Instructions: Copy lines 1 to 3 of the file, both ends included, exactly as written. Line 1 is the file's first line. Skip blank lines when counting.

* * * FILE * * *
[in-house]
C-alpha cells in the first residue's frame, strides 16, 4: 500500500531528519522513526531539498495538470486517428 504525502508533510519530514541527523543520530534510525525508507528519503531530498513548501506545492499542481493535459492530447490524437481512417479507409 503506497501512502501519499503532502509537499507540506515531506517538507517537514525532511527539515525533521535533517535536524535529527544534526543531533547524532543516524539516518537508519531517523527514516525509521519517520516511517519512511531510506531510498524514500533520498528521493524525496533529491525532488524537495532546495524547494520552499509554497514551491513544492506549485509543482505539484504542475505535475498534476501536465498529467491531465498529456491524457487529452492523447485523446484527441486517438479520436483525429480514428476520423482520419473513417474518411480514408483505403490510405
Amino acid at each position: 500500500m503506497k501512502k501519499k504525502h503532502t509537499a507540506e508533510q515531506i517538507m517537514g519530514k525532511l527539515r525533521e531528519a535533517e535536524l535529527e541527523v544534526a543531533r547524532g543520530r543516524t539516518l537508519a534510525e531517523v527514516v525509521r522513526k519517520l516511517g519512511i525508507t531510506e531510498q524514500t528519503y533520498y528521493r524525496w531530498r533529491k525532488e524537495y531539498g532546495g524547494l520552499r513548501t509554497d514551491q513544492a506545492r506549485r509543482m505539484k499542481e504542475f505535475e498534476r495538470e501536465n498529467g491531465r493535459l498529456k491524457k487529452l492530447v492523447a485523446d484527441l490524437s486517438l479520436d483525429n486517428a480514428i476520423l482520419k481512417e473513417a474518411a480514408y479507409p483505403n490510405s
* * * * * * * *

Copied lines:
[in-house]
C-alpha cells in the first residue's frame, strides 16, 4: 500500500531528519522513526531539498495538470486517428 504525502508533510519530514541527523543520530534510525525508507528519503531530498513548501506545492499542481493535459492530447490524437481512417479507409 503506497501512502501519499503532502509537499507540506515531506517538507517537514525532511527539515525533521535533517535536524535529527544534526543531533547524532543516524539516518537508519531517523527514516525509521519517520516511517519512511531510506531510498524514500533520498528521493524525496533529491525532488524537495532546495524547494520552499509554497514551491513544492506549485509543482505539484504542475505535475498534476501536465498529467491531465498529456491524457487529452492523447485523446484527441486517438479520436483525429480514428476520423482520419473513417474518411480514408483505403490510405
Amino acid at each position: 500500500m503506497k501512502k501519499k504525502h503532502t509537499a507540506e508533510q515531506i517538507m517537514g519530514k525532511l527539515r525533521e531528519a535533517e535536524l535529527e541527523v544534526a543531533r547524532g543520530r543516524t539516518l537508519a534510525e531517523v527514516v525509521r522513526k519517520l516511517g519512511i525508507t531510506e531510498q524514500t528519503y533520498y528521493r524525496w531530498r533529491k525532488e524537495y531539498g532546495g524547494l520552499r513548501t509554497d514551491q513544492a506545492r506549485r509543482m505539484k499542481e504542475f505535475e498534476r495538470e501536465n498529467g491531465r493535459l498529456k491524457k487529452l492530447v492523447a485523446d484527441l490524437s486517438l479520436d483525429n486517428a480514428i476520423l482520419k481512417e473513417a474518411a480514408y479507409p483505403n490510405s